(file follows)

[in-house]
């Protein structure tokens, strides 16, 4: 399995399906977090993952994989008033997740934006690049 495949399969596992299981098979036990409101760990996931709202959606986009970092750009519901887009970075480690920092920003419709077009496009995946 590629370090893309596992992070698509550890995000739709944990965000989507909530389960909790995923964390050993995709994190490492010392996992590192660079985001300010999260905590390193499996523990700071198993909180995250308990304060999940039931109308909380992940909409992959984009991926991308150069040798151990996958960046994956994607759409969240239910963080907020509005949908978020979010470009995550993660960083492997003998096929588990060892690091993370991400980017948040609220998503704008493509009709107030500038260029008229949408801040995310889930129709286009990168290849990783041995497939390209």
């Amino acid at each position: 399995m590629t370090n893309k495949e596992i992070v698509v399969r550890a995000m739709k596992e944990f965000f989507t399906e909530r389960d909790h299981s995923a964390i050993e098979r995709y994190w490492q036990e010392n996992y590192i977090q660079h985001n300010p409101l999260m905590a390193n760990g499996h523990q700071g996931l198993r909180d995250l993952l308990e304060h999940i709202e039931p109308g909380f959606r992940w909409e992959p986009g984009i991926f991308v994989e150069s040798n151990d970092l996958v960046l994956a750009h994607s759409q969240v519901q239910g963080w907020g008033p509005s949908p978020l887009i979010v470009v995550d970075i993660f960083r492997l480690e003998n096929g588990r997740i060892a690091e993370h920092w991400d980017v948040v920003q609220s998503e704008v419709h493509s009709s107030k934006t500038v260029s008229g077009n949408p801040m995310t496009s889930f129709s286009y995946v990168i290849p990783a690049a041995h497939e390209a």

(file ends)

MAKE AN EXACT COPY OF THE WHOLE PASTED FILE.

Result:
[in-house]
């Protein structure tokens, strides 16, 4: 399995399906977090993952994989008033997740934006690049 495949399969596992299981098979036990409101760990996931709202959606986009970092750009519901887009970075480690920092920003419709077009496009995946 590629370090893309596992992070698509550890995000739709944990965000989507909530389960909790995923964390050993995709994190490492010392996992590192660079985001300010999260905590390193499996523990700071198993909180995250308990304060999940039931109308909380992940909409992959984009991926991308150069040798151990996958960046994956994607759409969240239910963080907020509005949908978020979010470009995550993660960083492997003998096929588990060892690091993370991400980017948040609220998503704008493509009709107030500038260029008229949408801040995310889930129709286009990168290849990783041995497939390209």
């Amino acid at each position: 399995m590629t370090n893309k495949e596992i992070v698509v399969r550890a995000m739709k596992e944990f965000f989507t399906e909530r389960d909790h299981s995923a964390i050993e098979r995709y994190w490492q036990e010392n996992y590192i977090q660079h985001n300010p409101l999260m905590a390193n760990g499996h523990q700071g996931l198993r909180d995250l993952l308990e304060h999940i709202e039931p109308g909380f959606r992940w909409e992959p986009g984009i991926f991308v994989e150069s040798n151990d970092l996958v960046l994956a750009h994607s759409q969240v519901q239910g963080w907020g008033p509005s949908p978020l887009i979010v470009v995550d970075i993660f960083r492997l480690e003998n096929g588990r997740i060892a690091e993370h920092w991400d980017v948040v920003q609220s998503e704008v419709h493509s009709s107030k934006t500038v260029s008229g077009n949408p801040m995310t496009s889930f129709s286009y995946v990168i290849p990783a690049a041995h497939e390209a």